Most businesses can benefit from using it
Businesses of any size can potentially benefit from GTM. Since GTM makes it so much easier to add and edit tags without a developer, it’s great for smaller businesses that might have limited access to technical support. And since sites for enterprise-level businesses can easily use dozens of tags, GTM makes it easier to manage them all and improves site speed by helping them load more efficiently.
Tags can slow down site speed if fired synchronously
One issue with traditional tracking tags is that if they fire synchronously, they can slow down site speeds. When tags fire synchronously, one tag being slow to load slows down all the other tags that are waiting on it. And the longer a site takes to load, the more likely it is that people will leave without converting. But tags created in GTM load asynchronously by default, meaning each tag can fire anytime it’s ready to. If you need to control the order in which your tags are fired, there is tag sequencing and firing priority functionality to let you do that.
Can be used for AMP sites and mobile apps, as well
You’re not even limited to just using GTM with standard websites. GTM can also be used to manage tags for AMP sites and mobile apps. In the case of mobile apps, GTM can be a huge help since it lets you add and edit your tags without having to issue an updated version of your app, which users might not be quick to actually download. In some respects, using GTM for AMP sites or mobile apps is pretty similar to using it for a regular website, but they do have their differences. In this guide, we’re going to focus on using GTM for web.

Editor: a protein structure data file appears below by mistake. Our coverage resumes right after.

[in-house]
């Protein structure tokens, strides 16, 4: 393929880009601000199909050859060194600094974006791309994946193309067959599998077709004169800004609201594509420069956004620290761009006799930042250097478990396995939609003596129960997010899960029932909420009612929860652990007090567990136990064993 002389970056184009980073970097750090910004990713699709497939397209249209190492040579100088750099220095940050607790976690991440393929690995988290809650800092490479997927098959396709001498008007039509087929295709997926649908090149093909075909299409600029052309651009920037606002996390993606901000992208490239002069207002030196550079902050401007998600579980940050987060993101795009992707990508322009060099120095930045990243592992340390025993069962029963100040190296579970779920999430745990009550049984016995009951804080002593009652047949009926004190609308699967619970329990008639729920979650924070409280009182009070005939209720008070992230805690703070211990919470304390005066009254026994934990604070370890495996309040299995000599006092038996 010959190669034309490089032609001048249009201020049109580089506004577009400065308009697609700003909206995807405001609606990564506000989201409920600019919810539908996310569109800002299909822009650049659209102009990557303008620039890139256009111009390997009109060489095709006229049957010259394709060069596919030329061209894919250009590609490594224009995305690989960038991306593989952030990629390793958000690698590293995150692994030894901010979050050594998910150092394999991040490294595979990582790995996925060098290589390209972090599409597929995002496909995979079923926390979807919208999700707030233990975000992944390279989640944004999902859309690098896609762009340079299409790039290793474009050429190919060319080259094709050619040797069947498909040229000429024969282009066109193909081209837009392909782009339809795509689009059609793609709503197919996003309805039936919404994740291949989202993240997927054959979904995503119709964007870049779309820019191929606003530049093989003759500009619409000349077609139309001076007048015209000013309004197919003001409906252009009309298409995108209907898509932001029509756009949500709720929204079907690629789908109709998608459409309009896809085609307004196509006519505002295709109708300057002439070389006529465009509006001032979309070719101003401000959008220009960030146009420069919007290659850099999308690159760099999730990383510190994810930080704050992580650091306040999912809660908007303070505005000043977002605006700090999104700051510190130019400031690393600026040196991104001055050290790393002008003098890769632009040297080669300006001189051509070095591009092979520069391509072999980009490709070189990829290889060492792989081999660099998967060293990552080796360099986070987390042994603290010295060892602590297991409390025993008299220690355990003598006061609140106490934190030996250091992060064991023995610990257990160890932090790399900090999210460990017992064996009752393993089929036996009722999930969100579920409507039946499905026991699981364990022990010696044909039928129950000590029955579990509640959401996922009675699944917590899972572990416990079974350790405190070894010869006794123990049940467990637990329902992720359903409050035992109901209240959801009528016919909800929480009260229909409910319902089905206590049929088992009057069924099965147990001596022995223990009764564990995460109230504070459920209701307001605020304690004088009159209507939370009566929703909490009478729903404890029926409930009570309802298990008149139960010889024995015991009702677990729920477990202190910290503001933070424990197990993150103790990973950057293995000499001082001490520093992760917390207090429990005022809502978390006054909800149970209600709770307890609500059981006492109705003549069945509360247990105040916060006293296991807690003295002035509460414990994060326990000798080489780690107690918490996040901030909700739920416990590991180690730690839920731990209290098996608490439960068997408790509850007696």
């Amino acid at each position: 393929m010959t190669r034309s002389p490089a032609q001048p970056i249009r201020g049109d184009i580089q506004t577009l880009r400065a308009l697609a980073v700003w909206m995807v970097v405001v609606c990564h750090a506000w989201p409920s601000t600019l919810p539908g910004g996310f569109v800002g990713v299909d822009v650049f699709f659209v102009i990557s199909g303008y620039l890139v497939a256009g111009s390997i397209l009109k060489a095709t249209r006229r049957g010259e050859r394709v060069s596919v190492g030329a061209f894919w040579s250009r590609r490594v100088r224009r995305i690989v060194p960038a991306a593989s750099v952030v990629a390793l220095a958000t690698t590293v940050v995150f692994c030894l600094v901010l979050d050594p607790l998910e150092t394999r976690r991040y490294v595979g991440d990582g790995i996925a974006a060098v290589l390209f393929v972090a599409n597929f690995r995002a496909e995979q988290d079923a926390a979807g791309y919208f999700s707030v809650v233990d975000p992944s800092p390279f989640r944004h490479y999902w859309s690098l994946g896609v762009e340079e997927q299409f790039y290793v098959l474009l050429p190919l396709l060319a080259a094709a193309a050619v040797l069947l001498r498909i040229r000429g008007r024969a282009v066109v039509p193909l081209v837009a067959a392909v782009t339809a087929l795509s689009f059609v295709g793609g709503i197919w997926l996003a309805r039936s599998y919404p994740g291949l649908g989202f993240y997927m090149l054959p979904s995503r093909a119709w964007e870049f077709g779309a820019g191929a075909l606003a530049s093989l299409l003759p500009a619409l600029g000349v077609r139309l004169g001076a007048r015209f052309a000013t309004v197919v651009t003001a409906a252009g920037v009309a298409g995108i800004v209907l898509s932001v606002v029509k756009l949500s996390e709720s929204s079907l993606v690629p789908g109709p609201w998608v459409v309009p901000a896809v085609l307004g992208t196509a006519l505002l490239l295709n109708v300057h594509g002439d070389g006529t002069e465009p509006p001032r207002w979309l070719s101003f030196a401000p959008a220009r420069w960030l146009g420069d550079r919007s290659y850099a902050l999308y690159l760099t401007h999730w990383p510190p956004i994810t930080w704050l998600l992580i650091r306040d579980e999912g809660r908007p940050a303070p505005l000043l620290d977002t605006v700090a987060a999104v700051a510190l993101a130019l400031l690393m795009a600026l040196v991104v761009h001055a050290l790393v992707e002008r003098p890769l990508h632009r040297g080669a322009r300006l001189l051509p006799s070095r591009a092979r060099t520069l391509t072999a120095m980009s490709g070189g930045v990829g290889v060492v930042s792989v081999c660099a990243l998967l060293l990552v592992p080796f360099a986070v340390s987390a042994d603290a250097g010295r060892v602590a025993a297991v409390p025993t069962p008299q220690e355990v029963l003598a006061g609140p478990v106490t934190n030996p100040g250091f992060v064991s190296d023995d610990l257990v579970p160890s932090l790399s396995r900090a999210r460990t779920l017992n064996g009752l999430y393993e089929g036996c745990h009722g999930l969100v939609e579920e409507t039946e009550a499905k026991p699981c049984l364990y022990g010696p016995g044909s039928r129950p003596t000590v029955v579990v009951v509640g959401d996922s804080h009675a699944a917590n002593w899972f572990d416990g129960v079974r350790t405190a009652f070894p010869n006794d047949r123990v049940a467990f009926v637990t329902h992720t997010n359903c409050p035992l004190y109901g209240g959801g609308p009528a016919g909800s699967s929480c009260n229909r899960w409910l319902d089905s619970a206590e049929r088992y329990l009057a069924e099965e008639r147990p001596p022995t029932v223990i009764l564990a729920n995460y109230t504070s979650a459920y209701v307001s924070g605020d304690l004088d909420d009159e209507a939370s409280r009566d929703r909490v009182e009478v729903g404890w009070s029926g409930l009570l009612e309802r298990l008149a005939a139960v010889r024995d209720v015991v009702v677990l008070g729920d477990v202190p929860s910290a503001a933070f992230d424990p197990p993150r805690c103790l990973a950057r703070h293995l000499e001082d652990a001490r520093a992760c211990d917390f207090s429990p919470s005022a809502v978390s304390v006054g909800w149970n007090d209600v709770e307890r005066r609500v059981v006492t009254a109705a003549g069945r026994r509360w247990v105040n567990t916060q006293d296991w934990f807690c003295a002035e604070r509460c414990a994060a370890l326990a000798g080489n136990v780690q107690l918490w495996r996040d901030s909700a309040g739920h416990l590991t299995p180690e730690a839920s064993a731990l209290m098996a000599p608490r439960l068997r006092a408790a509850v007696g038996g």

Components of tags & GTM
On the surface, tags and tag managers are pretty straightforward. But before you can start working with them, there are a few main concepts you’ll need to know about.
When you start working with GTM, the first thing you’ll need to do is create a container. A container essentially “holds” all the tags for your site.
After creating a new container, GTM gives you some code to add to your site. This is your container code and it will need to be added to the source code so it displays on each page of your site. Some CMSes, such as WordPress, have plugins to help add the container code for you, but you may need to contact your web developer to have it added. Once you’ve done that, you’ll be able to add, edit, disable, or remove your tags as needed through GTM.
Each tag on a site needs to serve a specific purpose. Maybe you want to have a tag send information when someone downloads a file, when an outbound link is clicked, or when a form is submitted. These sorts of events are known as triggers and all tags need to have at least one trigger assigned to it; otherwise, it’s not going to do anything.
Triggers can be broken down into two main components: events and filters. When you go to configure a trigger in GTM, you’ll be given a long list of types of triggers to choose from. These are your events. Once you choose an event, you’ll be able to set up your filter.